I CAN MAKE A CHANGE
Thank you for the invitation so kindly extended to me to join your graduation celebrations here today. Let me begin by congratulating the teachers who have worked relentlessly to give the gift of knowledge to the students, a gift for life, a gift that will make a great difference to their success in the future. Let me thank on behalf of everyone the Principal who provided an environment that facilitated learning and inspired the teachers to give of their best. Let me thank all the ancillary staff who worked to maintain a clean and hygienic physical environment, I am sure under difficult circumstances. Let me congratulate, and notice I did not say thanks, the parents and guardians for fulfilling their responsibilities to their children. I did not say thank you because I believe that the parents have a moral duty towards their children to ensure that they develop spiritually and morally in the environment of the home and also are provided with the best opportunities for secular empowerment through education.
As you see from my introduction, if we each do our duty well, and if we perform as closely as possible to perfection, we would make a difference in the world; we would cause change in the fortunes of others. This essentially is our purpose on earth – to use the special gifts that God has given to each one of us to make a positive difference in the lives of others. Whether you are student, teacher, Principal or parent, you have been endowed with special gifts. Your duty is to discover what these special gifts are and to use them for the benefit of others. This is true service to mankind. Such an attitude wherein you use your special gifts in the service of others is a manifestation of love. The first change that comes about when one uses one’s special gifts to empower and makes others happy and fulfilled, comes about in the giver. To be able to freely give of oneself, one’s possessions, one’s knowledge and one’s skills, grows one in the values of care, compassion and charity. Where these qualities are found, that individual grows spiritually. Only when there is spiritual growth and when action is founded on spirituality, love, can change that is lasting and meaningful emerge both in the life of the giver and in the life of the receiver. Without care, compassion and charity being given with love, the giver makes slaves of the receivers. The only kind of care, compassion, charity and giving that is of value is that which frees a person rather than enslaves a person.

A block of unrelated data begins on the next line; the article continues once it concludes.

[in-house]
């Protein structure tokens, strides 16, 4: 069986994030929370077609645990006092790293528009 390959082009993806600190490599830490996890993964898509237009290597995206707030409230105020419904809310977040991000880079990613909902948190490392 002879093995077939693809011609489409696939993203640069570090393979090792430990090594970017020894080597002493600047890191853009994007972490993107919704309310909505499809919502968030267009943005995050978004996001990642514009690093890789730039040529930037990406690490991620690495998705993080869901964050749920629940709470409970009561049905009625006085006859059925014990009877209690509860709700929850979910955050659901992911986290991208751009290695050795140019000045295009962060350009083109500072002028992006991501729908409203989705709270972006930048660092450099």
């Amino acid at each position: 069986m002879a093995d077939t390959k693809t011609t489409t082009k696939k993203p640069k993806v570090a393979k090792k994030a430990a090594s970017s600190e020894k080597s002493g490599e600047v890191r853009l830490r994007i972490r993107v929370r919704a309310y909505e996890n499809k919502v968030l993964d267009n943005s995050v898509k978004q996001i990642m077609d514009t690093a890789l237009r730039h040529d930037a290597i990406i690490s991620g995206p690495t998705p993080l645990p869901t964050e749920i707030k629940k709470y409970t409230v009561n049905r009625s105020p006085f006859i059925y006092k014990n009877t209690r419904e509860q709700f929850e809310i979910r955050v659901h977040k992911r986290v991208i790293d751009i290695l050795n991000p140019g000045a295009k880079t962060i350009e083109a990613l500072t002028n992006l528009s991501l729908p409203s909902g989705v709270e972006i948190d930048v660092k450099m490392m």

Children, you will be going out to secondary school in the next few weeks. In the future you will gain great knowledge and skills. Some of you would become professionals, others tradesmen etc. You will have the right to earn a just and decent wage for your skills and knowledge. This right must not make you enslave people. Make a change in the lives of others by giving to them more than you received even as you get a payment that is just for your efforts. You must give so as to free persons , not make them dependent. This will make a change in their lives. It will also make a change in your life . You will experience the joy that comes from the freedom and happiness you gave to others. Your joy resides in the happiness created for others by your actions. You have control over your actions. Use this choice over your actions to make others independent and happy human beings.
There is a story which I would like to share with you. I am told that it is a true story. However I found that it is highly inspirational and speaks to both teachers and students as well as parents.
The story was written by Elizabeth Silance Ballard
It is a story many years ago of an elementary teacher. Her name was Mrs. Thompson. And as she stood in front of her 5th grade class on the very first day of school, she told the children a lie. She looked at her students and said that she loved them all the same. But that was impossible, because there in the front row, slumped in his seat, was a little boy named Teddy Stoddard.
good manners…he is a joy to be around.”